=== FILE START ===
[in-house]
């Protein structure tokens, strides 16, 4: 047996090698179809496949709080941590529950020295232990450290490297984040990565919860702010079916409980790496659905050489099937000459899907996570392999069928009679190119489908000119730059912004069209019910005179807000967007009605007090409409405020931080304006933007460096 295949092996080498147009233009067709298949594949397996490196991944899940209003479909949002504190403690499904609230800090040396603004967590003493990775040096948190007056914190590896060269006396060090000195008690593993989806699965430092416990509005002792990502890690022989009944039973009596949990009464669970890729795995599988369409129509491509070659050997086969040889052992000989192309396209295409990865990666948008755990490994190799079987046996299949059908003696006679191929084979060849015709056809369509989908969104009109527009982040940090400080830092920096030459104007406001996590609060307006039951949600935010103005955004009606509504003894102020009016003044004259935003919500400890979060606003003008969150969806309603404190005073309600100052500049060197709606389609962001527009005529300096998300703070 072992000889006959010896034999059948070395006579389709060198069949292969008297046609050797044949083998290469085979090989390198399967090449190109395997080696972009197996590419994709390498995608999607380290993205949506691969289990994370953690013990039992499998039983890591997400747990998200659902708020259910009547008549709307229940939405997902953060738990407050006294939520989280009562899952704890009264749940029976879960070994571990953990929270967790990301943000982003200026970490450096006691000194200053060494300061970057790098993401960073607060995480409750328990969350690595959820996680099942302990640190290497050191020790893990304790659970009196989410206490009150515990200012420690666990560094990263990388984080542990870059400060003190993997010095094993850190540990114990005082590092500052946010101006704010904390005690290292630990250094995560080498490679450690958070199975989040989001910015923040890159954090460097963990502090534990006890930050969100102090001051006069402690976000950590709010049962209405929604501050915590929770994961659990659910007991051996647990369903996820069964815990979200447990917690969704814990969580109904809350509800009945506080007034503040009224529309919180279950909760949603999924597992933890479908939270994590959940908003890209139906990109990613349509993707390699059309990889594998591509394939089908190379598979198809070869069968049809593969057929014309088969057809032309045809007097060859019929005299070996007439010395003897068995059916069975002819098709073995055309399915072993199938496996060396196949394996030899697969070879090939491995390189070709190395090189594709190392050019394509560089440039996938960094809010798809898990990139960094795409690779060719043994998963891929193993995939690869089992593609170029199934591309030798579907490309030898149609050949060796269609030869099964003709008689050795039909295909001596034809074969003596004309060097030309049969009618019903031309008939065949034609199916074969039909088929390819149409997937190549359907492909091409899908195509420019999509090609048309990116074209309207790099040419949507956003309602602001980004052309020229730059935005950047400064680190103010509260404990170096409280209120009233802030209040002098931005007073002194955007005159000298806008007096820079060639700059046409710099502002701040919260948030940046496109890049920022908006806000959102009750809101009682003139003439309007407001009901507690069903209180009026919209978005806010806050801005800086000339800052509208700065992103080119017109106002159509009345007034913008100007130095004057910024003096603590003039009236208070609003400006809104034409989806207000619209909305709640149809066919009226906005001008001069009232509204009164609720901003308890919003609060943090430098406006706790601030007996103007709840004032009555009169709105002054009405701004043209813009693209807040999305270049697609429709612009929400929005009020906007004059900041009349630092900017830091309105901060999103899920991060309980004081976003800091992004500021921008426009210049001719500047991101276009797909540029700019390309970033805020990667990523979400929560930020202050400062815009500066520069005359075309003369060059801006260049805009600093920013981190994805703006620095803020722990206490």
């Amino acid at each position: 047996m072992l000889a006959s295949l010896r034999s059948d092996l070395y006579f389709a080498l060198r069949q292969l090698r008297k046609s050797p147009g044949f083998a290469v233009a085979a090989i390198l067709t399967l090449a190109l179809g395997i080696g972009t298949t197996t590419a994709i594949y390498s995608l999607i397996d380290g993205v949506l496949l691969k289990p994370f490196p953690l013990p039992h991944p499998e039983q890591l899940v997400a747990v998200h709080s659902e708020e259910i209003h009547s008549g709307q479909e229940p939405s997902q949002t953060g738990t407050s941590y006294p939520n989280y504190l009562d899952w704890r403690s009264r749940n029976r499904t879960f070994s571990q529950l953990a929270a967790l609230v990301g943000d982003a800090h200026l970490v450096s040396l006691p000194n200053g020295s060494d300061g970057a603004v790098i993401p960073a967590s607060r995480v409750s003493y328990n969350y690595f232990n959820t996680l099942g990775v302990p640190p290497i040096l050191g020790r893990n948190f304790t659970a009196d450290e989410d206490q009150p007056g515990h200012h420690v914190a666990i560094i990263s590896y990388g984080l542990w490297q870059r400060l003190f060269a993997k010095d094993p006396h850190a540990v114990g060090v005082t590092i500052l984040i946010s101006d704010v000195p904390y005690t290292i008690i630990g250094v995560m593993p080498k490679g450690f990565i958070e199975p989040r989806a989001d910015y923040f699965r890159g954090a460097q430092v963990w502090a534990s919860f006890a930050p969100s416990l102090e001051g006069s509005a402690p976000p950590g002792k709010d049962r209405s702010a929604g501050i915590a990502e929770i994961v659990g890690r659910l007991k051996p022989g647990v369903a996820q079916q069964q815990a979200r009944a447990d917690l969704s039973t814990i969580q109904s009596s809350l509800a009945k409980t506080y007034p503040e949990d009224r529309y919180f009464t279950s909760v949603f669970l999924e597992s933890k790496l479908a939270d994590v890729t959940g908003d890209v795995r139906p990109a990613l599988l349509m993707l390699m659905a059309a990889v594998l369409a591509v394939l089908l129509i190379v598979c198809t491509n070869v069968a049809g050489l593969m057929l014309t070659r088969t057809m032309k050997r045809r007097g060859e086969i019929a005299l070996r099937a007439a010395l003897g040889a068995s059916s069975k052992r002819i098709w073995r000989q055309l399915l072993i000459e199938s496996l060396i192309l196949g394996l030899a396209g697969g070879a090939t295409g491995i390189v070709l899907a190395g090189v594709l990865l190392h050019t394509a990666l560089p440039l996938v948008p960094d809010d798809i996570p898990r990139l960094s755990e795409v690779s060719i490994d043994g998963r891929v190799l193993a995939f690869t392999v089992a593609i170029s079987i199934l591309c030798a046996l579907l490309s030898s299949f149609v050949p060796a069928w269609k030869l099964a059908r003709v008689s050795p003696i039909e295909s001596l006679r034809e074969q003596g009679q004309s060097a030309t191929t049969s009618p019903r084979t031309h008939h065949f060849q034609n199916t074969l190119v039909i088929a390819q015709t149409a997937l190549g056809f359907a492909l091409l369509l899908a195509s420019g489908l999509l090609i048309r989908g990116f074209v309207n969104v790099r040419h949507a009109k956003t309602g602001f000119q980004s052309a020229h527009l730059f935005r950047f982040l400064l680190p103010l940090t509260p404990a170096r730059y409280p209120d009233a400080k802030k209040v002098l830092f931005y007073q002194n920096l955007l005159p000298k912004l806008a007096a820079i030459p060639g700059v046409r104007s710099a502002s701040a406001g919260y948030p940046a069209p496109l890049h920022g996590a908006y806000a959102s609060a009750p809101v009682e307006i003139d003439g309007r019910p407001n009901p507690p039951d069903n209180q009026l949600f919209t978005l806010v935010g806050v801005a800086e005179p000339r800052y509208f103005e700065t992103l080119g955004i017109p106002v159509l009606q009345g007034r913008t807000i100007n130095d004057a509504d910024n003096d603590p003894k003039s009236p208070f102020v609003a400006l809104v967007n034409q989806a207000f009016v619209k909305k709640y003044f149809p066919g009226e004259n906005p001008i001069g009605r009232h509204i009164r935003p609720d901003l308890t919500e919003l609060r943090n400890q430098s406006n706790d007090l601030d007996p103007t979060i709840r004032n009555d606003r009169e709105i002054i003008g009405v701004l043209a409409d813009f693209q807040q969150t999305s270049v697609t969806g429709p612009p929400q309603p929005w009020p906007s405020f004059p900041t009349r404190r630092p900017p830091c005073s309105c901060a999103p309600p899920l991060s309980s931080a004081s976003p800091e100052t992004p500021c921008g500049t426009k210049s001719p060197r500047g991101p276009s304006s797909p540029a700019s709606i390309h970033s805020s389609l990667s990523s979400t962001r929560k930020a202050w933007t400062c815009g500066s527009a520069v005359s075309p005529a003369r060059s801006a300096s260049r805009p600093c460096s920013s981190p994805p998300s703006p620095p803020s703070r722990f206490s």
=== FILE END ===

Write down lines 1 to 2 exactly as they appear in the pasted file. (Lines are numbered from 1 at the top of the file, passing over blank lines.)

[in-house]
């Protein structure tokens, strides 16, 4: 047996090698179809496949709080941590529950020295232990450290490297984040990565919860702010079916409980790496659905050489099937000459899907996570392999069928009679190119489908000119730059912004069209019910005179807000967007009605007090409409405020931080304006933007460096 295949092996080498147009233009067709298949594949397996490196991944899940209003479909949002504190403690499904609230800090040396603004967590003493990775040096948190007056914190590896060269006396060090000195008690593993989806699965430092416990509005002792990502890690022989009944039973009596949990009464669970890729795995599988369409129509491509070659050997086969040889052992000989192309396209295409990865990666948008755990490994190799079987046996299949059908003696006679191929084979060849015709056809369509989908969104009109527009982040940090400080830092920096030459104007406001996590609060307006039951949600935010103005955004009606509504003894102020009016003044004259935003919500400890979060606003003008969150969806309603404190005073309600100052500049060197709606389609962001527009005529300096998300703070 072992000889006959010896034999059948070395006579389709060198069949292969008297046609050797044949083998290469085979090989390198399967090449190109395997080696972009197996590419994709390498995608999607380290993205949506691969289990994370953690013990039992499998039983890591997400747990998200659902708020259910009547008549709307229940939405997902953060738990407050006294939520989280009562899952704890009264749940029976879960070994571990953990929270967790990301943000982003200026970490450096006691000194200053060494300061970057790098993401960073607060995480409750328990969350690595959820996680099942302990640190290497050191020790893990304790659970009196989410206490009150515990200012420690666990560094990263990388984080542990870059400060003190993997010095094993850190540990114990005082590092500052946010101006704010904390005690290292630990250094995560080498490679450690958070199975989040989001910015923040890159954090460097963990502090534990006890930050969100102090001051006069402690976000950590709010049962209405929604501050915590929770994961659990659910007991051996647990369903996820069964815990979200447990917690969704814990969580109904809350509800009945506080007034503040009224529309919180279950909760949603999924597992933890479908939270994590959940908003890209139906990109990613349509993707390699059309990889594998591509394939089908190379598979198809070869069968049809593969057929014309088969057809032309045809007097060859019929005299070996007439010395003897068995059916069975002819098709073995055309399915072993199938496996060396196949394996030899697969070879090939491995390189070709190395090189594709190392050019394509560089440039996938960094809010798809898990990139960094795409690779060719043994998963891929193993995939690869089992593609170029199934591309030798579907490309030898149609050949060796269609030869099964003709008689050795039909295909001596034809074969003596004309060097030309049969009618019903031309008939065949034609199916074969039909088929390819149409997937190549359907492909091409899908195509420019999509090609048309990116074209309207790099040419949507956003309602602001980004052309020229730059935005950047400064680190103010509260404990170096409280209120009233802030209040002098931005007073002194955007005159000298806008007096820079060639700059046409710099502002701040919260948030940046496109890049920022908006806000959102009750809101009682003139003439309007407001009901507690069903209180009026919209978005806010806050801005800086000339800052509208700065992103080119017109106002159509009345007034913008100007130095004057910024003096603590003039009236208070609003400006809104034409989806207000619209909305709640149809066919009226906005001008001069009232509204009164609720901003308890919003609060943090430098406006706790601030007996103007709840004032009555009169709105002054009405701004043209813009693209807040999305270049697609429709612009929400929005009020906007004059900041009349630092900017830091309105901060999103899920991060309980004081976003800091992004500021921008426009210049001719500047991101276009797909540029700019390309970033805020990667990523979400929560930020202050400062815009500066520069005359075309003369060059801006260049805009600093920013981190994805703006620095803020722990206490």